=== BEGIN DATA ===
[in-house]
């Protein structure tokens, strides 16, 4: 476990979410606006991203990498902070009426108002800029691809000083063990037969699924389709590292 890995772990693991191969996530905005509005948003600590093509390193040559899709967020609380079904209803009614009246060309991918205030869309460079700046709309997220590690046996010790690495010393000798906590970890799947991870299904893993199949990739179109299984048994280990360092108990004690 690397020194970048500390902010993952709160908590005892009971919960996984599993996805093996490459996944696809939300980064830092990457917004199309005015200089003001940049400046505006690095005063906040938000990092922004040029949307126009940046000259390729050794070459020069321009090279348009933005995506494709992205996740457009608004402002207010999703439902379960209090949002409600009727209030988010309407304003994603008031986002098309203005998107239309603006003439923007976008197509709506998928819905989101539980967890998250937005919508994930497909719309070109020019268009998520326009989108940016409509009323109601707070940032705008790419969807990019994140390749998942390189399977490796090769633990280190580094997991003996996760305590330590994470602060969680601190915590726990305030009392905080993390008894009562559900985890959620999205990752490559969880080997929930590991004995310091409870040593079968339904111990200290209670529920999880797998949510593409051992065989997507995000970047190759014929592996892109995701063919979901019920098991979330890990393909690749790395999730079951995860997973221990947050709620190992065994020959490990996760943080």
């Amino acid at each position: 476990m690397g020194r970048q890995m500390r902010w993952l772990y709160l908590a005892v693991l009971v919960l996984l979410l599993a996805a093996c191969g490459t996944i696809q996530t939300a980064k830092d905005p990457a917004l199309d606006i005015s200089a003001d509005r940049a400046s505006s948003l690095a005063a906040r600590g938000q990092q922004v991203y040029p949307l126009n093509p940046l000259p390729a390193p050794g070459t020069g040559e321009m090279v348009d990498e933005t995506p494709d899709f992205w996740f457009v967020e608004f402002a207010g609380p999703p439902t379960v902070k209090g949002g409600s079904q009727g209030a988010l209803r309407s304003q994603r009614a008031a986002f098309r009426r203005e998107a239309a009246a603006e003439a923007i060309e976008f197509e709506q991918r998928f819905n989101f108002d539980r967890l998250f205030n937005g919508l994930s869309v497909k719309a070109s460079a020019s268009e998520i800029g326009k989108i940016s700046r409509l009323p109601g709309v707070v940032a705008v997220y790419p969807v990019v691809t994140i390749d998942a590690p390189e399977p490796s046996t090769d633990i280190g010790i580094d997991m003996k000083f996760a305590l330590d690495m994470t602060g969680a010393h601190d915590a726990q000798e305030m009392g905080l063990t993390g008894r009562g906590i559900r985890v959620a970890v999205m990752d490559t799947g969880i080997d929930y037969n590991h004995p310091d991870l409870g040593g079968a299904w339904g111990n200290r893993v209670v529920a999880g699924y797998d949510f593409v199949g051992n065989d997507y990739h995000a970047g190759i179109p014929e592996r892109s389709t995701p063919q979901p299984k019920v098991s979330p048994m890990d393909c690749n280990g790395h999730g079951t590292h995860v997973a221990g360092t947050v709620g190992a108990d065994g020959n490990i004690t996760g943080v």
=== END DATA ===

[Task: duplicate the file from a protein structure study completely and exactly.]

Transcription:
[in-house]
């Protein structure tokens, strides 16, 4: 476990979410606006991203990498902070009426108002800029691809000083063990037969699924389709590292 890995772990693991191969996530905005509005948003600590093509390193040559899709967020609380079904209803009614009246060309991918205030869309460079700046709309997220590690046996010790690495010393000798906590970890799947991870299904893993199949990739179109299984048994280990360092108990004690 690397020194970048500390902010993952709160908590005892009971919960996984599993996805093996490459996944696809939300980064830092990457917004199309005015200089003001940049400046505006690095005063906040938000990092922004040029949307126009940046000259390729050794070459020069321009090279348009933005995506494709992205996740457009608004402002207010999703439902379960209090949002409600009727209030988010309407304003994603008031986002098309203005998107239309603006003439923007976008197509709506998928819905989101539980967890998250937005919508994930497909719309070109020019268009998520326009989108940016409509009323109601707070940032705008790419969807990019994140390749998942390189399977490796090769633990280190580094997991003996996760305590330590994470602060969680601190915590726990305030009392905080993390008894009562559900985890959620999205990752490559969880080997929930590991004995310091409870040593079968339904111990200290209670529920999880797998949510593409051992065989997507995000970047190759014929592996892109995701063919979901019920098991979330890990393909690749790395999730079951995860997973221990947050709620190992065994020959490990996760943080």
């Amino acid at each position: 476990m690397g020194r970048q890995m500390r902010w993952l772990y709160l908590a005892v693991l009971v919960l996984l979410l599993a996805a093996c191969g490459t996944i696809q996530t939300a980064k830092d905005p990457a917004l199309d606006i005015s200089a003001d509005r940049a400046s505006s948003l690095a005063a906040r600590g938000q990092q922004v991203y040029p949307l126009n093509p940046l000259p390729a390193p050794g070459t020069g040559e321009m090279v348009d990498e933005t995506p494709d899709f992205w996740f457009v967020e608004f402002a207010g609380p999703p439902t379960v902070k209090g949002g409600s079904q009727g209030a988010l209803r309407s304003q994603r009614a008031a986002f098309r009426r203005e998107a239309a009246a603006e003439a923007i060309e976008f197509e709506q991918r998928f819905n989101f108002d539980r967890l998250f205030n937005g919508l994930s869309v497909k719309a070109s460079a020019s268009e998520i800029g326009k989108i940016s700046r409509l009323p109601g709309v707070v940032a705008v997220y790419p969807v990019v691809t994140i390749d998942a590690p390189e399977p490796s046996t090769d633990i280190g010790i580094d997991m003996k000083f996760a305590l330590d690495m994470t602060g969680a010393h601190d915590a726990q000798e305030m009392g905080l063990t993390g008894r009562g906590i559900r985890v959620a970890v999205m990752d490559t799947g969880i080997d929930y037969n590991h004995p310091d991870l409870g040593g079968a299904w339904g111990n200290r893993v209670v529920a999880g699924y797998d949510f593409v199949g051992n065989d997507y990739h995000a970047g190759i179109p014929e592996r892109s389709t995701p063919q979901p299984k019920v098991s979330p048994m890990d393909c690749n280990g790395h999730g079951t590292h995860v997973a221990g360092t947050v709620g190992a108990d065994g020959n490990i004690t996760g943080v």